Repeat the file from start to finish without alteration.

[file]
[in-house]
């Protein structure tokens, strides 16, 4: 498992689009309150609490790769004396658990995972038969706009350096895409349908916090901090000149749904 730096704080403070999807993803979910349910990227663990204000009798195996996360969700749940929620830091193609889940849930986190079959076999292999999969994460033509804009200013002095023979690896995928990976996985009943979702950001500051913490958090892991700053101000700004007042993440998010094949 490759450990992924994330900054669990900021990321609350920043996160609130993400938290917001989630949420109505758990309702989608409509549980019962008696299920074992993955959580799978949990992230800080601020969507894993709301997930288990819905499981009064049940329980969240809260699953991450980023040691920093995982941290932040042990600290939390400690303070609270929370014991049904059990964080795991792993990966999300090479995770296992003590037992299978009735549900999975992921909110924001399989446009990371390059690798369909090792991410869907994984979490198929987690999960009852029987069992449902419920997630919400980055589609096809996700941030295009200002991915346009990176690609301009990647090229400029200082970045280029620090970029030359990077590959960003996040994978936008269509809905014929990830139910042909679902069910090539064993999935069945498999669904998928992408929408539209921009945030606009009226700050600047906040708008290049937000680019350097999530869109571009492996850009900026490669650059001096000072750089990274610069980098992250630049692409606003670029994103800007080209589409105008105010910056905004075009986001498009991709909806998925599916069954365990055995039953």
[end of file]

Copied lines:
[in-house]
């Protein structure tokens, strides 16, 4: 498992689009309150609490790769004396658990995972038969706009350096895409349908916090901090000149749904 730096704080403070999807993803979910349910990227663990204000009798195996996360969700749940929620830091193609889940849930986190079959076999292999999969994460033509804009200013002095023979690896995928990976996985009943979702950001500051913490958090892991700053101000700004007042993440998010094949 490759450990992924994330900054669990900021990321609350920043996160609130993400938290917001989630949420109505758990309702989608409509549980019962008696299920074992993955959580799978949990992230800080601020969507894993709301997930288990819905499981009064049940329980969240809260699953991450980023040691920093995982941290932040042990600290939390400690303070609270929370014991049904059990964080795991792993990966999300090479995770296992003590037992299978009735549900999975992921909110924001399989446009990371390059690798369909090792991410869907994984979490198929987690999960009852029987069992449902419920997630919400980055589609096809996700941030295009200002991915346009990176690609301009990647090229400029200082970045280029620090970029030359990077590959960003996040994978936008269509809905014929990830139910042909679902069910090539064993999935069945498999669904998928992408929408539209921009945030606009009226700050600047906040708008290049937000680019350097999530869109571009492996850009900026490669650059001096000072750089990274610069980098992250630049692409606003670029994103800007080209589409105008105010910056905004075009986001498009991709909806998925599916069954365990055995039953």